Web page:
To be sure, the prayer’s Seven Petitions are all that any child of the Father needs to pray. Hallowing His name focuses you on Who it is that hears and responds. Praying the Second Advent comes this very moment shows you understand what faith is and where you want to be. The “Gethsemane” petition helps drown the selfish nature and conform you to the Father’s steady hand. The daily bread request, while showing gratitude also is a confession that the real Bread of Heaven is Christ’s Body given in the Eucharist. You pray by the Spirit that you will forgive those who have sinned against you; and, that if you don’t you understand that your sins will stand against you and bar you from heaven. Because of your daily battles you need to pray that the Father would guard you against both temptations and the evil one. Amen. You want more, dig out your hardback copies of Luther and read his explanations as well as the stuff in the back.
You want the whole point—“Our Father!”
The Gospels are replete with references Christ makes to His Father. The Love between the Father and the eternally begotten Son is also shown in Jesus’ Baptism and Transfiguration. Jesus is tender as He talks of His Father in His Maundy Thursday discourse, poignant when He pleads with His Father in the Garden prior to His arrest, and downright passionate when He cries to Him from the crucifix!
But the Father always remains THE Father. God isn’t just a better father, or the best father, God the 1st Person is THE FATHER—perfect, inviolate, without defect, fault, weakness, or any other sins which befalls we earthly dads. If any of you fathers, or mothers, parents, know the deep, abiding, sacrificial, all-consuming love you have for your own son or daughter, or have felt that love (even imperfect and broken) from your own parents, your own father…than imagine (and I know you can, because God wants you to) what a perfect Father would be like; and how much He would love you.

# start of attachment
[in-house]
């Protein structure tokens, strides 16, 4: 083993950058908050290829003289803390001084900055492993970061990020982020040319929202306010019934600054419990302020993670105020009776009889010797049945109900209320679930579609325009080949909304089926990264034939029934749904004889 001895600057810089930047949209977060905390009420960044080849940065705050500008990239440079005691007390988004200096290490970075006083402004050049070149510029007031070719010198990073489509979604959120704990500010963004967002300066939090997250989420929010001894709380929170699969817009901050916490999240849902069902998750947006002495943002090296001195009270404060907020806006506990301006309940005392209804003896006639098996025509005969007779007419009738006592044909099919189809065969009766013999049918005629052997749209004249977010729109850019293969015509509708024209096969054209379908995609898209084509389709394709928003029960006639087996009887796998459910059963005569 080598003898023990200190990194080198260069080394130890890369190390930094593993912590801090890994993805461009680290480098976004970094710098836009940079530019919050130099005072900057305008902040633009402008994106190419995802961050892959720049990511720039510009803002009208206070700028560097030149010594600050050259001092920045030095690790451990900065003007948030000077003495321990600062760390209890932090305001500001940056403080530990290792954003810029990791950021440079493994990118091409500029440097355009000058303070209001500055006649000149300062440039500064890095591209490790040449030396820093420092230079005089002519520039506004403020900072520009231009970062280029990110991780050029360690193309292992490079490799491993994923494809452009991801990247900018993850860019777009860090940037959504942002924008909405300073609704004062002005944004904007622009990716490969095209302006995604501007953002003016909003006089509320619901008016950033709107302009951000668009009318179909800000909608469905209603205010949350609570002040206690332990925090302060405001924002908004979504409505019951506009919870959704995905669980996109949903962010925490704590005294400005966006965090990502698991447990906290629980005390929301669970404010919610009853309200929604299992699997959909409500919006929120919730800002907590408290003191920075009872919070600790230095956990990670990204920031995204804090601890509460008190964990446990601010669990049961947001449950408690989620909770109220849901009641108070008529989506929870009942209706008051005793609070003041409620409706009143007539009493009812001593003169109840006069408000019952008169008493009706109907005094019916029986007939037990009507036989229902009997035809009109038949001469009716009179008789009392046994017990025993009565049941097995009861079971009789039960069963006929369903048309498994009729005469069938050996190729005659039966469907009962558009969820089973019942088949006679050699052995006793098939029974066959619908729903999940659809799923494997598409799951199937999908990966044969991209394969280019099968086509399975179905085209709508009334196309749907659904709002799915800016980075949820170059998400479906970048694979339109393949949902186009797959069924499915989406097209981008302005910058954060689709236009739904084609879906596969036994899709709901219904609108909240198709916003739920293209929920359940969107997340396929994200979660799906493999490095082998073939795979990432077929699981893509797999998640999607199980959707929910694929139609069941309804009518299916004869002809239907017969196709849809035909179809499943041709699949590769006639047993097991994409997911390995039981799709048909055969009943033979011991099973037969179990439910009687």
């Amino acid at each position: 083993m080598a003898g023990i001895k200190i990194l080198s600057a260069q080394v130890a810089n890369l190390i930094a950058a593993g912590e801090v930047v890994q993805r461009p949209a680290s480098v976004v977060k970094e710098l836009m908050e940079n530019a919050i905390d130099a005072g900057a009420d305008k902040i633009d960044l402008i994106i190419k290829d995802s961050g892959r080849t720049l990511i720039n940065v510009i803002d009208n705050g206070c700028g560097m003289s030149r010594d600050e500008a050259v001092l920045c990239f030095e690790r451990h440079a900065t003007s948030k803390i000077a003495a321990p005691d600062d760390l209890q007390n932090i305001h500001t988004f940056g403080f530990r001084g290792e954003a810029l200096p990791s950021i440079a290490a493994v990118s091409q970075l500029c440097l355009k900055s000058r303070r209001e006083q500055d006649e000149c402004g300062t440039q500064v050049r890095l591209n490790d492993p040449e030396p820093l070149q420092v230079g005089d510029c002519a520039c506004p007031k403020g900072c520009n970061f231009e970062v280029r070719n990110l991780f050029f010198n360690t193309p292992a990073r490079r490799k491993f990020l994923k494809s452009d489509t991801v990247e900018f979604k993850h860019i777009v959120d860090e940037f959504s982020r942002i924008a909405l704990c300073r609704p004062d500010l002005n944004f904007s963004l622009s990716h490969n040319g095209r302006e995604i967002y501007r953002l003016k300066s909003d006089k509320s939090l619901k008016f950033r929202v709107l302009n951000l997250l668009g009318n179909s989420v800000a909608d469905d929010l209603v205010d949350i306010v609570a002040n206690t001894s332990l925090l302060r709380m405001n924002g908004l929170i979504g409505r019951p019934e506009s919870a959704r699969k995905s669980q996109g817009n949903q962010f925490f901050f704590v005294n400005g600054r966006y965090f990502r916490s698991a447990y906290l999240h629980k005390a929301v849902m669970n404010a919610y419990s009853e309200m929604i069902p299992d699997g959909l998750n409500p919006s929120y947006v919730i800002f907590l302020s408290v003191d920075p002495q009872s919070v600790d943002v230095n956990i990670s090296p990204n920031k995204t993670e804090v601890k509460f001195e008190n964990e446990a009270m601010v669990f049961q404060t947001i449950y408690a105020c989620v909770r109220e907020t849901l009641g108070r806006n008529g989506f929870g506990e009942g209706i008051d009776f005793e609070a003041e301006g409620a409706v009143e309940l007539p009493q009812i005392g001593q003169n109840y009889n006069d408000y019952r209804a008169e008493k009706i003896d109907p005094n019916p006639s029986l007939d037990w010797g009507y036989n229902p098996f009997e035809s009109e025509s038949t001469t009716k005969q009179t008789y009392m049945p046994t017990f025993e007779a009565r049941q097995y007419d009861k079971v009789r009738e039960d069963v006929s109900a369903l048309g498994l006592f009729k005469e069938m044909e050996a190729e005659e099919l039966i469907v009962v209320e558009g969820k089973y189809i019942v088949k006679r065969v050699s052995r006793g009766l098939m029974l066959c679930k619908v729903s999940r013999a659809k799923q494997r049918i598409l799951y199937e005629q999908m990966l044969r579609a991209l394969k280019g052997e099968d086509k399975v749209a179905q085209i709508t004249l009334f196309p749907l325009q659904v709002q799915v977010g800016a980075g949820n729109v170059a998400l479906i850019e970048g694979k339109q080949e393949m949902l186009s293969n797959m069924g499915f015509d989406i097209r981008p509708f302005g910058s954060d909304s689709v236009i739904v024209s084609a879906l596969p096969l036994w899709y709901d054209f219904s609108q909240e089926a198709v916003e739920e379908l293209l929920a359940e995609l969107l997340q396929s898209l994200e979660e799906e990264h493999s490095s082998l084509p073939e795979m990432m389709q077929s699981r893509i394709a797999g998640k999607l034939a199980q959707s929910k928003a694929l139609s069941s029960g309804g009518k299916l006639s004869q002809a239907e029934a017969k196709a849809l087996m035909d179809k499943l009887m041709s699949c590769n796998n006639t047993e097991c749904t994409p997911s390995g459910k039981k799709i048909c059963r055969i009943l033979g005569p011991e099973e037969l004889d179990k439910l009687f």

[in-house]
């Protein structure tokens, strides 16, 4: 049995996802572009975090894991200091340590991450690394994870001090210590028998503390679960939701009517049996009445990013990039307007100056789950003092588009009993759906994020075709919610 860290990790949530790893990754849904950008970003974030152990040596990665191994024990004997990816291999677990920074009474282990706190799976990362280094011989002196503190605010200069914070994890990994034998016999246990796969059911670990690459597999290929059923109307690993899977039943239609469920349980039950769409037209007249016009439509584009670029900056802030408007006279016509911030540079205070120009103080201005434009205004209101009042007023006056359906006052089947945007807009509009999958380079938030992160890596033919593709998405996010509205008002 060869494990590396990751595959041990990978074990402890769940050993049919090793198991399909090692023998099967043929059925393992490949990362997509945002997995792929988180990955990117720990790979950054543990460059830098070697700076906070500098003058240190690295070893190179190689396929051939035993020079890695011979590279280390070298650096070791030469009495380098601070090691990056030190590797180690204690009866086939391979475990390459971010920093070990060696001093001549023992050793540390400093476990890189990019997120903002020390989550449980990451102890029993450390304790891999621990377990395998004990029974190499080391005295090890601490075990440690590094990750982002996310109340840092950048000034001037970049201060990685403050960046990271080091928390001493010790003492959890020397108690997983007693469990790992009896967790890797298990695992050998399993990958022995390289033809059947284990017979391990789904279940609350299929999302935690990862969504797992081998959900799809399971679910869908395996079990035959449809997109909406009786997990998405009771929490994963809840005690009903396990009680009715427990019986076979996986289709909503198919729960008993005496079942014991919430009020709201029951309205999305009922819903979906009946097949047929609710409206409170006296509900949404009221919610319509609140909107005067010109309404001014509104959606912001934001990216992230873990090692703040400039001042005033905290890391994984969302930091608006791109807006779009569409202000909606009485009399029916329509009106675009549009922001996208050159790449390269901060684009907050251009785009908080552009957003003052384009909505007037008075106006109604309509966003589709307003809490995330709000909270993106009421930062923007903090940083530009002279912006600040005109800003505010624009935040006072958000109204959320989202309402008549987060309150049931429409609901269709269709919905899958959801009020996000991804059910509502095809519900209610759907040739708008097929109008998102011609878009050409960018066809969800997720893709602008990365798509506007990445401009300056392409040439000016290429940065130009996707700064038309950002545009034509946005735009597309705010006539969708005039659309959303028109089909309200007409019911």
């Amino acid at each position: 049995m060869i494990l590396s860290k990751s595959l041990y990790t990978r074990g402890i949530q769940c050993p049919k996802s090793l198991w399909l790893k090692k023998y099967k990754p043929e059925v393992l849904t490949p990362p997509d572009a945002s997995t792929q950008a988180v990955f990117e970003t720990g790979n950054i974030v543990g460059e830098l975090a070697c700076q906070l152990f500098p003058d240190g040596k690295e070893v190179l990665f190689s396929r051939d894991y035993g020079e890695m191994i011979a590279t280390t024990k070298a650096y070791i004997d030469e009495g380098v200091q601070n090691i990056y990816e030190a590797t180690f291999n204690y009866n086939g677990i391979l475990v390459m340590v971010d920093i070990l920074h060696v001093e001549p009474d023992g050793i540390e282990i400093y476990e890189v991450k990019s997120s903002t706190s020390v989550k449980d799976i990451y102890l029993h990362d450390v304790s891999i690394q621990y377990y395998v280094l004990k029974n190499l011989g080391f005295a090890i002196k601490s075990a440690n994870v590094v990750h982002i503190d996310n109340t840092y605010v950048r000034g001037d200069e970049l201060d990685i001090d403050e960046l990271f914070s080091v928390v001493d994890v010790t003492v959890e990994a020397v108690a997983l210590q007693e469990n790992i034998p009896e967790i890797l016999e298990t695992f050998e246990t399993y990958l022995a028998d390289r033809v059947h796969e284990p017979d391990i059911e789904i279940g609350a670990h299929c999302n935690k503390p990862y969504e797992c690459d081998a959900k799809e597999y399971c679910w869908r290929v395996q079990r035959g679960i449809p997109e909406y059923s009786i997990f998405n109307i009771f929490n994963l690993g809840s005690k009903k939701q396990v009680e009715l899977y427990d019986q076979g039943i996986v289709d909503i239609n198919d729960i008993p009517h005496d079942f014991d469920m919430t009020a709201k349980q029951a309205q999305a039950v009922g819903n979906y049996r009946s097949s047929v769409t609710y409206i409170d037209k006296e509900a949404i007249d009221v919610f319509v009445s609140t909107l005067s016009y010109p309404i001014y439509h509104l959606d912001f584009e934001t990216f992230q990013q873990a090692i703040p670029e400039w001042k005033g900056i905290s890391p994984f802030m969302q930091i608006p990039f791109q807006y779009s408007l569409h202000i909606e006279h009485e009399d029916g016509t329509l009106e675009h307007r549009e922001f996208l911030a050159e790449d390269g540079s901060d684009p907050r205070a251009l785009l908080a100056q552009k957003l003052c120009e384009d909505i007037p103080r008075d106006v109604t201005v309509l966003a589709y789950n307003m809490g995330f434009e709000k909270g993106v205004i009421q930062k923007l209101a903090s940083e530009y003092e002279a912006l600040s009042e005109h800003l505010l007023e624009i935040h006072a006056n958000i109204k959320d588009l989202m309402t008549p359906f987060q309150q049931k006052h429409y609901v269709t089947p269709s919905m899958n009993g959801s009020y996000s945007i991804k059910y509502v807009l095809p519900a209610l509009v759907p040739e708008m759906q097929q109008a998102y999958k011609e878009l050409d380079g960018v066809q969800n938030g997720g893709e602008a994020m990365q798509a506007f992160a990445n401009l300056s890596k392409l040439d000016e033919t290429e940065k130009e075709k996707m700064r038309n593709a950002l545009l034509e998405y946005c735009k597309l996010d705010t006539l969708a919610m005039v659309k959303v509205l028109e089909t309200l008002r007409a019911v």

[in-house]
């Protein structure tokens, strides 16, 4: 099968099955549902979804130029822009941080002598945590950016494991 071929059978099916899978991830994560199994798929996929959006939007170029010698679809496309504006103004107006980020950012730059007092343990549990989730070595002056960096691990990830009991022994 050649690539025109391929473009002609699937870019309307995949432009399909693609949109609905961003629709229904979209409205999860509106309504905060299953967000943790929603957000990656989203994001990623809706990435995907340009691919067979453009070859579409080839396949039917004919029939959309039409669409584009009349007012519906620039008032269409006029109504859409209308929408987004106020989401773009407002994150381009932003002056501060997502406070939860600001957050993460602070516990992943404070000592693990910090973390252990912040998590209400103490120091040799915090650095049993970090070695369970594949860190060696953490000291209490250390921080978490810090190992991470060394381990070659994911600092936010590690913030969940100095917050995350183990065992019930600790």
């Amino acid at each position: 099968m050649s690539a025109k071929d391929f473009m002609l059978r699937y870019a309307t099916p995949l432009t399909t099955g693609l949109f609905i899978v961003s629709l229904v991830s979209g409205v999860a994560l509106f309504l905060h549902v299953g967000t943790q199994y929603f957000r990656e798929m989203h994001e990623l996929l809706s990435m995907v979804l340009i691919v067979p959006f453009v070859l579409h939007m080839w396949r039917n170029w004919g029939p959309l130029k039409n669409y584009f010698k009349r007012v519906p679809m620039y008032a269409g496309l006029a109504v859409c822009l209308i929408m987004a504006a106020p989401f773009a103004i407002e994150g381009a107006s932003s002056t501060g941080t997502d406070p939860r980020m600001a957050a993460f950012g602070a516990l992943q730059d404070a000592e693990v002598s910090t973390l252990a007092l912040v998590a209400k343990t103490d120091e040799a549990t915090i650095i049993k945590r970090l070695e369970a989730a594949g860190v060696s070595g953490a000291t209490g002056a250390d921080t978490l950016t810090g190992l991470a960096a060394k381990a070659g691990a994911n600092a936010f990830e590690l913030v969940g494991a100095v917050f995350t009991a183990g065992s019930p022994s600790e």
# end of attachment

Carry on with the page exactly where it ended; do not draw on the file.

“If a son shall ask bread of any of you that is a father, will he give him a stone? Or if he ask a fish, will he for a fish give him a serpent? Or if he shall ask an egg, will he offer him a scorpion? If ye then, being evil, know how to give good gifts unto your children: how much more shall your heavenly Father give the Holy Spirit to them that ask him?” [Lk. 11. 11-13]
The Father’s love is perfect and infinite. He loves Jesus, and Jesus loves Him and you. This prayer is an intimate bond of those who just belong together. It’s family talk; it’s table talk; it’s sitting on the couch with your Father and He’s embracing you and kissing you once again talk. You are that beloved and adopted Son of God the Father because Jesus has made you so. Jesus’ life of obedience is given you as your blood right. Jesus’ shed Blood and Body given at Calvary makes you a free co-heir and sibling of His. Jesus by baptizing you into His death and resurrection at + the font has not just metaphorically placed His robes upon you, but He has placed Himself in you and you in Him. His Father is your Father. God says so.
Pray the Litany everyday during Lententide. Pray the “Our Father” at least three times a day (Trinitarian J ) at Luther expects (as I expect)…but in all your failings, backslides, defeats, and tears…know that your big Brother Christ the God/Man has you right there with Him and His Father, your Father, “Our Father.”
In the Name of The Father and of + The Son and of The Holy Ghost